Sure, Delta Cut Goldman’s GDP Forecast, but It’s Not Too Bad

Compared with anemic economic growth in the past decade, things are still looking up.

And now comes the Delta retreat, at best a temporary one and not all that drastic. A pullback in services, resulting from the coronavirus’s Delta variant, will hold back US gross domestic product growth (GDP) in 2021’s third quarter, Goldman Sachs warns. The good news, though, is that vibrant economic expansion should resume after that, Goldman economists believe.

The firm expects economic growth will pull back to a 5.5% annual pace this quarter, from its previous 9% projection, wrote Goldman’s chief economist, Jan Hatzius, in a research note. At the center of that will be a contraction in consumption, he said, down 1% this month.

Notable impacts will be delaying returns to the office and shrinking audiences at entertainment events, Hatzius stated. He pointed to data from OpenTable, the dining reservation service, that found a 7% decline in restaurant bookings since the end of July, as Delta took hold. Increases in travel cancellations and delays in elective surgery are other signs of a slowdown, he said.

Small wonder that the University of Michigan’s Consumer Sentiment Index plunged to 70.2 in its preliminary August reading. This level is way down from July’s 81.2 reading. (The low point during the pandemic thus far was 71.8 in April 2020.)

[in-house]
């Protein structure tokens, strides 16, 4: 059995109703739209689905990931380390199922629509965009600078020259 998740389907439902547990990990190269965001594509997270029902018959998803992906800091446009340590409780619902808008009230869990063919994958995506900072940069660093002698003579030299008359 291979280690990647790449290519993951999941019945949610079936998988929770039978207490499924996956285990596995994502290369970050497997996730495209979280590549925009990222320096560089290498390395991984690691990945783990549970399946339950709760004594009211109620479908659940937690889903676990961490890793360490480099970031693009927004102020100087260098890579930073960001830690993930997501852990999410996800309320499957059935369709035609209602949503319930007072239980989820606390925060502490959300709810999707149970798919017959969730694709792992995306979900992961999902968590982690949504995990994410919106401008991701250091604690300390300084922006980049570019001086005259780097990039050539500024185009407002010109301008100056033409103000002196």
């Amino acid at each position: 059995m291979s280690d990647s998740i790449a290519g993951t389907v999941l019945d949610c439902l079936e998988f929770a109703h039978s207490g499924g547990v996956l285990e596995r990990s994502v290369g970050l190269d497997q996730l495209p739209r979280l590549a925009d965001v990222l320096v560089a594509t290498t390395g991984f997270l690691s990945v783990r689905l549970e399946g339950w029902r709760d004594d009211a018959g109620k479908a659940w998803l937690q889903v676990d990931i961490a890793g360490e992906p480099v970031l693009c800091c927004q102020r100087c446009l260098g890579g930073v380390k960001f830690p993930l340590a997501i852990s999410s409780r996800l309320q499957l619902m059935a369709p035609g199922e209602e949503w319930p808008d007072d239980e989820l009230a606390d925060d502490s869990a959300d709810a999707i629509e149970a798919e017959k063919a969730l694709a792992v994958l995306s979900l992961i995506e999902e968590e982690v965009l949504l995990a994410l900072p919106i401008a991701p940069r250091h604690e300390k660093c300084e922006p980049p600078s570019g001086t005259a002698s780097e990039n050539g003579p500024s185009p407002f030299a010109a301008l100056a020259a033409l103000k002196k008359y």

In all, Hatzius estimated growth by year-end for 2021 at 6% (down from 6.4% before) and for next year at 4.5% (a slight improvement from the previous 4.4%). He is not alone: The Conference Board research group, for instance, places this year’s GDP increase at 6%.

Certainly, compared with the slow GDP growth following the 2008-09 financial crisis, when readings of 2% were common, those 2021 and 2022 forecasts still look pretty darn good.

What’s more, Hatzius went on, if everything works out, there should be a decent bounce back in September. Looking at Europe’s experience with Delta—the region got hit with the variant first—cases here should dwindle next month, and US consumer outlays should turn around, he contended.

“Lower growth in Q3 should imply stronger growth in Q4 and 2022 as virus fears hopefully diminish and the service sector recovery and inventory rebuild resume, and we have raised our forecasts beyond this quarter,” the Goldman note said.

Meanwhile, Hatzius added, the latest virus spike threatens to worsen the nation’s higher inflation. The Delta incursion, he said, might lead to higher prices for goods that depend on involved supply chains, such as consumer electronics, appliances, and new cars—at least for the moment.

Consequently, Goldman has raised its estimate for year-end 2021 inflation—as measured by the Federal Reserve’s favorite metric, personal consumption expenditures (PCE)—to 3.75%. But just like Fed Chair Jerome Powell, Hatzius termed such a jump transitory. “As prices of these goods and used cars fall next year,” he wrote, “we expect core PCE inflation to dip below 2% next summer and to end 2022 at 2%.”

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